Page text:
Moncrieff: 259-268; Clark: 179-186
by Dennis Abrams
Marcel had gained two things over the course of the day: “the possibility, and in consequence the resolve, to break with her; on the other…the idea that Art, to which I would try to devote my reconquered liberty, was not something that was worth a sacrifice, something above and beyond life…” but they will not last through the course of the evening. Getting out of his cab, Marcel sees Brichot, now nearly blind, and embarrassed that he has a cab, offers to give Brichot a ride home after the party. Marcel tells Brichot that he was “longing to see the drawing-room in which Swann used to meet Odette every evening.” “Swann’s death had deeply distressed me at the time.” “We do not possess a sense that would enable us to see, moving at full speed in every direction, these deaths, the active deaths aimed by destiny at this person and next.” Swann’s obituary: “…he will be universally mourned…His witty and striking personality never failed to arouse the interest of the public at all the great events of the musical and artistic seasons…” “…the absence of a well-known title makes the process of decomposition even more rapid.” Marcel regrets that he had never gone to see Gilberte as he had promised Swann, was unable to find out the “other reason” why Swann had confided in regarding his conversation with the Prince, and regrets the questions he never got to ask yom, abouty Vermeer, M. de Bouchy, Combray, and Swann himself. Brichot informs Marcel that it had been at another Verdurin home that Swann used to meet Odette. Brichot describes with regret and longing the earlier parties at the Verdurins. The meaning of “salon.” Marcel and Brichot catch sight of M. de Charlus, “steering towards us the bulk of his huge body, drawing unwillingly in his wake one of those ruffians or beggars who nowadays when he passed sprang out without fail from even the most apparently deserted corners…” Charlus’s affectation of virility has disappeared. Charlus makes Brichot uneasy. Mme de Surgis le Duc “could not be said to have a developed moral sense, and would have tolerated in her sons anything, however base, that could be explained by material interest, which is comprehensible to all mankind,” but will no longer allow them to visit M. Charlus.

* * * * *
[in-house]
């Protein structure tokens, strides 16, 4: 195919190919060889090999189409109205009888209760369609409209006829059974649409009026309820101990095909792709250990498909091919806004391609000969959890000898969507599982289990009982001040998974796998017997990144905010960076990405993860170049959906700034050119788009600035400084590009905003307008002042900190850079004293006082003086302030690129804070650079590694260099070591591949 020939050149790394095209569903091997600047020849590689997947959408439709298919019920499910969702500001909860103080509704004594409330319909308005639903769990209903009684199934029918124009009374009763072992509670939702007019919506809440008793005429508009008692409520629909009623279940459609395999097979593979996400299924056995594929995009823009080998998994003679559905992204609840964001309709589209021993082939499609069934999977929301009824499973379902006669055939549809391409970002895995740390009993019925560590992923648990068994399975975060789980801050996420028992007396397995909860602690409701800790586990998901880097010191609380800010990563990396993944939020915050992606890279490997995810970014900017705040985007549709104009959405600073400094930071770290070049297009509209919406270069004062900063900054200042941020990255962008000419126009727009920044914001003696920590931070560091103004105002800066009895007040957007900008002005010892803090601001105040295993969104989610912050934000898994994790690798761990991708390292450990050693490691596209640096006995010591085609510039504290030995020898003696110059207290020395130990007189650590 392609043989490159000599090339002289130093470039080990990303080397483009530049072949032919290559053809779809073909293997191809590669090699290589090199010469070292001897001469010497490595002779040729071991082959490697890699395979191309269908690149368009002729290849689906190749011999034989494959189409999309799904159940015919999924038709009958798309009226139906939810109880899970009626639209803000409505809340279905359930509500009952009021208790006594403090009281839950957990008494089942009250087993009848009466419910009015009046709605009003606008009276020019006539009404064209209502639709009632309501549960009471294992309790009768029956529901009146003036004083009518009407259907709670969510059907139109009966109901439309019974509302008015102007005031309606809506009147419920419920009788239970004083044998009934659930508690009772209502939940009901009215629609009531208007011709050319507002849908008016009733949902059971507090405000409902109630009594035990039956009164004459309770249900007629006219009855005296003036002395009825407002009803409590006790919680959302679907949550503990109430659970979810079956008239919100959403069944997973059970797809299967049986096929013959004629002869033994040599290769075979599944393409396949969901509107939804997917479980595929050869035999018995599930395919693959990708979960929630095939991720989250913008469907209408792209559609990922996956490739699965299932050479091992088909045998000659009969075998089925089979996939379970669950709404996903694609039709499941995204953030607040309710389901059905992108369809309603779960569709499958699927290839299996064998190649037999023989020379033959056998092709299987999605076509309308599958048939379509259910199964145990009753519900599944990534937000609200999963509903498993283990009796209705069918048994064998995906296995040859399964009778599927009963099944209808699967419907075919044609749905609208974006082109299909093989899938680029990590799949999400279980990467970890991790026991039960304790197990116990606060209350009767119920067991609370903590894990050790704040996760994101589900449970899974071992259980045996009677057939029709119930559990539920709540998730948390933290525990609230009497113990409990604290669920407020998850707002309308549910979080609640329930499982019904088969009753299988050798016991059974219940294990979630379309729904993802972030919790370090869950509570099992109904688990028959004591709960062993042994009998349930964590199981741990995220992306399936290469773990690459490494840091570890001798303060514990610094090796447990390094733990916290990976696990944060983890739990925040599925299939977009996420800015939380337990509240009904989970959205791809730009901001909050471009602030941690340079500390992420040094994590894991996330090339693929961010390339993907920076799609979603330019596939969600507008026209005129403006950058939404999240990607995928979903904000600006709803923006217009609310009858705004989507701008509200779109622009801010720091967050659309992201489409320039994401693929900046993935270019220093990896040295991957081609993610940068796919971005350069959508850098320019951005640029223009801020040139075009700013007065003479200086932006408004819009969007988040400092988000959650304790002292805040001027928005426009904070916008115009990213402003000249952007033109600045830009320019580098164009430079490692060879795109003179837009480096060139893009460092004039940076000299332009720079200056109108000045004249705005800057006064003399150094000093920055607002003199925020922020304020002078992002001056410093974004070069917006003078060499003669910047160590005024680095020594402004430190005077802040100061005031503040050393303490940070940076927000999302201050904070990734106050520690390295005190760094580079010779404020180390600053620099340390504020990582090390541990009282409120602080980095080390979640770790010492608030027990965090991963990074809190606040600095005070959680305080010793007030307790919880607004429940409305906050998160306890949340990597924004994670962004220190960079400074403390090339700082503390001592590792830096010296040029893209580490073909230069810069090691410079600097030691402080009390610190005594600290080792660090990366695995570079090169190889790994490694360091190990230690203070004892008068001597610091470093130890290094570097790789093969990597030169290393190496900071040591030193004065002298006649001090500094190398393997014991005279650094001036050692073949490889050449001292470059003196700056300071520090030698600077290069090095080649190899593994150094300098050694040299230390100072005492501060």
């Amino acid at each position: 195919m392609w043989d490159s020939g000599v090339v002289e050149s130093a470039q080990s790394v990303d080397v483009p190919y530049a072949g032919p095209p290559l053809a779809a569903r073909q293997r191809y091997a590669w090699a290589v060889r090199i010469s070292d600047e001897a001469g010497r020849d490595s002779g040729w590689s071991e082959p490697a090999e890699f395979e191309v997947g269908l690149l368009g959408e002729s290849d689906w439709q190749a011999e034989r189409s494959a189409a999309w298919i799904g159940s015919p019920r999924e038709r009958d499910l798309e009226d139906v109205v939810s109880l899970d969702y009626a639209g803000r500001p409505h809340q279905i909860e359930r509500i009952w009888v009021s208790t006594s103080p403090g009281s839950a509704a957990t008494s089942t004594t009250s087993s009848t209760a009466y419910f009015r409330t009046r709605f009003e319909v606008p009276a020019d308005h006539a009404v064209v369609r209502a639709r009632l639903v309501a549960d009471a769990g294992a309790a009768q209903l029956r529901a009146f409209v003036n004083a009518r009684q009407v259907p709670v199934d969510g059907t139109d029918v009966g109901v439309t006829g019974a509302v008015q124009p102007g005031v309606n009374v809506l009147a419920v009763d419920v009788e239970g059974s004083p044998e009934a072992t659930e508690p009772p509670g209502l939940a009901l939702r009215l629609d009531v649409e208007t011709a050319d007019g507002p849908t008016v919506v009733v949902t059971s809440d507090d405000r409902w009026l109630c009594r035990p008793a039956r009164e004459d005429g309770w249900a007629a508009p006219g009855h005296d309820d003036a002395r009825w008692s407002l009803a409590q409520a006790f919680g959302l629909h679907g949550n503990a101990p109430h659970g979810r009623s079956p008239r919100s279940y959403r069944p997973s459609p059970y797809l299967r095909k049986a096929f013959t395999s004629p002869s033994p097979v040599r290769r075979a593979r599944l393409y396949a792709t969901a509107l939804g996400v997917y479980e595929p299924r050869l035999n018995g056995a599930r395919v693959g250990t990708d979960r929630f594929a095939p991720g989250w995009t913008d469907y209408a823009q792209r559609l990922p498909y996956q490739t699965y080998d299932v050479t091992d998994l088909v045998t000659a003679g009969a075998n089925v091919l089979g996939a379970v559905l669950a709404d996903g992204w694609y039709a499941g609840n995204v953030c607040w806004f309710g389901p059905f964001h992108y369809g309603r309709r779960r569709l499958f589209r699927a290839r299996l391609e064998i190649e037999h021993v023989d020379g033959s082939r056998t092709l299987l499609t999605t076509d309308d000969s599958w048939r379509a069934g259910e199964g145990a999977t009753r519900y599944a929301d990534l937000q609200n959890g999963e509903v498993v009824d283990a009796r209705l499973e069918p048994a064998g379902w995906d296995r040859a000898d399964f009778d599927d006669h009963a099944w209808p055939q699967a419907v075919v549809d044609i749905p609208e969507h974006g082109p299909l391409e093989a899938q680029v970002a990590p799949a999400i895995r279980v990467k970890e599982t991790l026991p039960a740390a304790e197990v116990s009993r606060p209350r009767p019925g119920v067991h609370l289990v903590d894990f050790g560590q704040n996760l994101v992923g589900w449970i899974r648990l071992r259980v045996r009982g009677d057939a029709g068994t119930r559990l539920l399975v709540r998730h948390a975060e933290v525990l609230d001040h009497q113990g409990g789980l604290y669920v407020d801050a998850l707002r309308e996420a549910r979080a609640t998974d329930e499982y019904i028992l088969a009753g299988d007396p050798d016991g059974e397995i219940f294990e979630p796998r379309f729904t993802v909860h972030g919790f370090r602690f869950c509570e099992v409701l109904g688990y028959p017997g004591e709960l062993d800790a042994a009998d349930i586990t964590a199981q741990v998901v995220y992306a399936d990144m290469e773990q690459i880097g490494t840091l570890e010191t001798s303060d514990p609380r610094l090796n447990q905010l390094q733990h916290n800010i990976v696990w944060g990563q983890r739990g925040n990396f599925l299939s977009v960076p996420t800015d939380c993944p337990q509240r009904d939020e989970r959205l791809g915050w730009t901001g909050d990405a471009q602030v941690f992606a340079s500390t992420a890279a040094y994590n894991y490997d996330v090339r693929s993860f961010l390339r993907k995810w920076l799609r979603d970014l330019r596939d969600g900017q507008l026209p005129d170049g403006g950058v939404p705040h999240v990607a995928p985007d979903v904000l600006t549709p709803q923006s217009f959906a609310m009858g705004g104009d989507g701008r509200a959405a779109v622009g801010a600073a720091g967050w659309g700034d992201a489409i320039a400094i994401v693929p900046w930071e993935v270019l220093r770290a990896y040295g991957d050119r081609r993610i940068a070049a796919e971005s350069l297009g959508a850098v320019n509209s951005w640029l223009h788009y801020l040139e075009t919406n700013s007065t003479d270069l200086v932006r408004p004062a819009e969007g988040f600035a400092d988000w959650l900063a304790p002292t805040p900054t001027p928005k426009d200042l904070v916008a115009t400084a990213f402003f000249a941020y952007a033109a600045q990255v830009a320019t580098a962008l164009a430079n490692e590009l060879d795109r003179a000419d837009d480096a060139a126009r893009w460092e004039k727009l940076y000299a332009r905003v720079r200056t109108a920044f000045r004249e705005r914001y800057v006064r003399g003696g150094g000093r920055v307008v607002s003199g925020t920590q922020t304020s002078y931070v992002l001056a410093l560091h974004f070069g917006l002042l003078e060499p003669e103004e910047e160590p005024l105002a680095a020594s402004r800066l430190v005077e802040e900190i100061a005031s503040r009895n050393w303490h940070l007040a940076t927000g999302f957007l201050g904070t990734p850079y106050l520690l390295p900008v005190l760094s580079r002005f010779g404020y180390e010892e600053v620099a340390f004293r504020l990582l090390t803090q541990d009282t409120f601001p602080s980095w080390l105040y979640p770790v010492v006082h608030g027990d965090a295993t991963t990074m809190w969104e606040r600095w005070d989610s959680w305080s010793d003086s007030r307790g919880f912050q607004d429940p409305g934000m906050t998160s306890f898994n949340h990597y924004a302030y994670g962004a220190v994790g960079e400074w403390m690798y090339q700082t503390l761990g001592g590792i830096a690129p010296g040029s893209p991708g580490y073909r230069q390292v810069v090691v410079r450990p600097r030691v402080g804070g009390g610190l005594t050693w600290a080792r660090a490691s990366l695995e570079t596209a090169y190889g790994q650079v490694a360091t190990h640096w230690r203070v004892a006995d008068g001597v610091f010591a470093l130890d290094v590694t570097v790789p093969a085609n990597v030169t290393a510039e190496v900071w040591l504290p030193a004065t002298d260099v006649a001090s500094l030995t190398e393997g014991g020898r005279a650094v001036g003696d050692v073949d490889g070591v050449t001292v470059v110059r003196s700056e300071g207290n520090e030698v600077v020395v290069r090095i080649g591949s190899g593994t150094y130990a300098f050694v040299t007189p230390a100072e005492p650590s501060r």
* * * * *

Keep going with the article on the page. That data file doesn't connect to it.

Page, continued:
“And yet, my dear Charles Swann, whom I used to know when I was still so young and you were nearing your grave, it is because he whom you must have regarded as a young idiot has made you the hero of one of his novels that people are beginning to speak of you again and that your name will perhaps live. If, in Tissot’s picture representing the balcony of the Rue Royale club, where you figure with Galliffet, Edmond de Polignac and Saint-Maurice, people are always drawing attention to you, it is because they see that there are some traces of you in the character of Swann.”
I should probably end with the above passage and picture, but I think this passage is important:
“No doubt to every man the life of every other extends along shadow paths of which he has no inkling. Lying, though it is often deceptive and is the basis of all conversation, conceals less thoroughly a feeling of hostility, or of self-interest, or a visit which one wants to appear not to paid, or a short-lived escapade with a mistress which one is anxious to keep from one’s wife, then a good reputation covers up — to the extent of not letting its existence be guessed — sexual depravity. It may remain unsuspected for a lifetime; an accidental encounter on a pier, at night, discloses it, even then this accidental discovery is frequently misunderstood and a third person who is in the know must supply the elusive clue of which everyone is unaware. But, once known, it scares on by making one feel that way madness lies, far more than by its immorality.”
The Weekend’s Reading:
Moncrieff: “The coarse pleasantries in which Brichot had indulged…” through “…from which one can suffer relatively little.” Pages 268-298; Kindle locations 3372-79/3874-80
Clark: “Briocot’s heavy jokes, in the early days…” through “in a blur which cannot cause real suffering.” Pages 186-206; Kindle locations 3527-34/3998-406
Enjoy. And enjoy your weekend.